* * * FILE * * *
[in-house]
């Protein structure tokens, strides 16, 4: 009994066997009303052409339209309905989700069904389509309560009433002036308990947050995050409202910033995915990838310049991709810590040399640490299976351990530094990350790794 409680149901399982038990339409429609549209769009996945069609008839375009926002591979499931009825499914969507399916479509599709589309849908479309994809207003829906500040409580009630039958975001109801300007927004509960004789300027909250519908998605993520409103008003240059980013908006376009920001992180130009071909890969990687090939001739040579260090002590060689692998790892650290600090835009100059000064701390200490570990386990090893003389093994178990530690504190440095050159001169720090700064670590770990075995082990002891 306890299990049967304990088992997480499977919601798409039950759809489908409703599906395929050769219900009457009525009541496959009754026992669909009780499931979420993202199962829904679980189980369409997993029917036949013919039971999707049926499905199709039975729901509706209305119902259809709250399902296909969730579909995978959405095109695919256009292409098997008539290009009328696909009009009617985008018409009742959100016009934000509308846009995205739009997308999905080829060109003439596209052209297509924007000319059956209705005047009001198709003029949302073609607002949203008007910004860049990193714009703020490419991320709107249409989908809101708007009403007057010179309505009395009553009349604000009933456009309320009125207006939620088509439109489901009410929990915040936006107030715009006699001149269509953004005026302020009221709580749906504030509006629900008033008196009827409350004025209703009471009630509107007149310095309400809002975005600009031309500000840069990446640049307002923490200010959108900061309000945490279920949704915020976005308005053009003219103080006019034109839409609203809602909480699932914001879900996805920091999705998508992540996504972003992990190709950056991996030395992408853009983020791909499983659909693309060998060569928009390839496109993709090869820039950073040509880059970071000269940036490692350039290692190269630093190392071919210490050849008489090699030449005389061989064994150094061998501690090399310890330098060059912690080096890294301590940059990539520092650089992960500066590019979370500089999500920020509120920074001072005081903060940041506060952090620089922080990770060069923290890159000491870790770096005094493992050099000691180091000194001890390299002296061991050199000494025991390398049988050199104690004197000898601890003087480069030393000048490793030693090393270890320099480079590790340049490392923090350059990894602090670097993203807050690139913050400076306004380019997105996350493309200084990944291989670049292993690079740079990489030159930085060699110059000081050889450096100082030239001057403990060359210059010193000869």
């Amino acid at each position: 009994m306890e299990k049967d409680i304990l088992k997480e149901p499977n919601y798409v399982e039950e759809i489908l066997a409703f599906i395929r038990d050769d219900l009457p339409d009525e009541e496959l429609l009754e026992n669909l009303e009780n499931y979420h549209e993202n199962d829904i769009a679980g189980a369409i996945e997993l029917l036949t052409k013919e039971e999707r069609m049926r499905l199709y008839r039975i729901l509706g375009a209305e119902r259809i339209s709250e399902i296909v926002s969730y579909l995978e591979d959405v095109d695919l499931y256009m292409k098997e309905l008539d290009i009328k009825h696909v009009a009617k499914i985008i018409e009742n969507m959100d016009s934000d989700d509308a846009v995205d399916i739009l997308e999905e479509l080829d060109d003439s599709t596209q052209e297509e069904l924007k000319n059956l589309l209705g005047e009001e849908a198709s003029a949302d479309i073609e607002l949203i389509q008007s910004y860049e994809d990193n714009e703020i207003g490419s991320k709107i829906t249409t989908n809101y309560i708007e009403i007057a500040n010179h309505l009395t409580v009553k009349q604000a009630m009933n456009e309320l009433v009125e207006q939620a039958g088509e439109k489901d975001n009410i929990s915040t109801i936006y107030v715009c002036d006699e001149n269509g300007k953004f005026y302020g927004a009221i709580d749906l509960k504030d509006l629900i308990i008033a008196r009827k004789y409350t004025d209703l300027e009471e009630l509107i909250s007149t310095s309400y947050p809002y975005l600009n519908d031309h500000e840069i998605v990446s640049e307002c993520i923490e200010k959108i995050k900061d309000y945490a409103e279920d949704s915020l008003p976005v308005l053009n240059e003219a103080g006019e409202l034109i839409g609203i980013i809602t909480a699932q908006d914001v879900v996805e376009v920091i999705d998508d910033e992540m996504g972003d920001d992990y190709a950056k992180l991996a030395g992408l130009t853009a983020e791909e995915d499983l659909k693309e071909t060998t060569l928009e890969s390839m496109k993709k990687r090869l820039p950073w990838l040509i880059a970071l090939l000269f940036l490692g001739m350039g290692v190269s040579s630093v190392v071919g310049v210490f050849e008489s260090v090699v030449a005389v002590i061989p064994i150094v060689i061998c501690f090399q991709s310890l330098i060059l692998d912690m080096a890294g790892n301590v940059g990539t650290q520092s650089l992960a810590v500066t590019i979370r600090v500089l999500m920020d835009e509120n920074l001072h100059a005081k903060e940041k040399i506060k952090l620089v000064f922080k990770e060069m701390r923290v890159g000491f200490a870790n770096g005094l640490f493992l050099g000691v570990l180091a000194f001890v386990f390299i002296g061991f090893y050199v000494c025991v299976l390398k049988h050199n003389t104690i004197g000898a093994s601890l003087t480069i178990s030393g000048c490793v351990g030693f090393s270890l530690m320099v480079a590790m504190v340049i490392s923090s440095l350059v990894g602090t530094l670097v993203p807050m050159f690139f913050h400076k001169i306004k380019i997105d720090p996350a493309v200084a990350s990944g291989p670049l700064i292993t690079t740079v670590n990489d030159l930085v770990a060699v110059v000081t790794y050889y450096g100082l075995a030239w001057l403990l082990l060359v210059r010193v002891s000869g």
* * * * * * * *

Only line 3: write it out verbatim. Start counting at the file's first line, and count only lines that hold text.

């Amino acid at each position: 009994m306890e299990k049967d409680i304990l088992k997480e149901p499977n919601y798409v399982e039950e759809i489908l066997a409703f599906i395929r038990d050769d219900l009457p339409d009525e009541e496959l429609l009754e026992n669909l009303e009780n499931y979420h549209e993202n199962d829904i769009a679980g189980a369409i996945e997993l029917l036949t052409k013919e039971e999707r069609m049926r499905l199709y008839r039975i729901l509706g375009a209305e119902r259809i339209s709250e399902i296909v926002s969730y579909l995978e591979d959405v095109d695919l499931y256009m292409k098997e309905l008539d290009i009328k009825h696909v009009a009617k499914i985008i018409e009742n969507m959100d016009s934000d989700d509308a846009v995205d399916i739009l997308e999905e479509l080829d060109d003439s599709t596209q052209e297509e069904l924007k000319n059956l589309l209705g005047e009001e849908a198709s003029a949302d479309i073609e607002l949203i389509q008007s910004y860049e994809d990193n714009e703020i207003g490419s991320k709107i829906t249409t989908n809101y309560i708007e009403i007057a500040n010179h309505l009395t409580v009553k009349q604000a009630m009933n456009e309320l009433v009125e207006q939620a039958g088509e439109k489901d975001n009410i929990s915040t109801i936006y107030v715009c002036d006699e001149n269509g300007k953004f005026y302020g927004a009221i709580d749906l509960k504030d509006l629900i308990i008033a008196r009827k004789y409350t004025d209703l300027e009471e009630l509107i909250s007149t310095s309400y947050p809002y975005l600009n519908d031309h500000e840069i998605v990446s640049e307002c993520i923490e200010k959108i995050k900061d309000y945490a409103e279920d949704s915020l008003p976005v308005l053009n240059e003219a103080g006019e409202l034109i839409g609203i980013i809602t909480a699932q908006d914001v879900v996805e376009v920091i999705d998508d910033e992540m996504g972003d920001d992990y190709a950056k992180l991996a030395g992408l130009t853009a983020e791909e995915d499983l659909k693309e071909t060998t060569l928009e890969s390839m496109k993709k990687r090869l820039p950073w990838l040509i880059a970071l090939l000269f940036l490692g001739m350039g290692v190269s040579s630093v190392v071919g310049v210490f050849e008489s260090v090699v030449a005389v002590i061989p064994i150094v060689i061998c501690f090399q991709s310890l330098i060059l692998d912690m080096a890294g790892n301590v940059g990539t650290q520092s650089l992960a810590v500066t590019i979370r600090v500089l999500m920020d835009e509120n920074l001072h100059a005081k903060e940041k040399i506060k952090l620089v000064f922080k990770e060069m701390r923290v890159g000491f200490a870790n770096g005094l640490f493992l050099g000691v570990l180091a000194f001890v386990f390299i002296g061991f090893y050199v000494c025991v299976l390398k049988h050199n003389t104690i004197g000898a093994s601890l003087t480069i178990s030393g000048c490793v351990g030693f090393s270890l530690m320099v480079a590790m504190v340049i490392s923090s440095l350059v990894g602090t530094l670097v993203p807050m050159f690139f913050h400076k001169i306004k380019i997105d720090p996350a493309v200084a990350s990944g291989p670049l700064i292993t690079t740079v670590n990489d030159l930085v770990a060699v110059v000081t790794y050889y450096g100082l075995a030239w001057l403990l082990l060359v210059r010193v002891s000869g």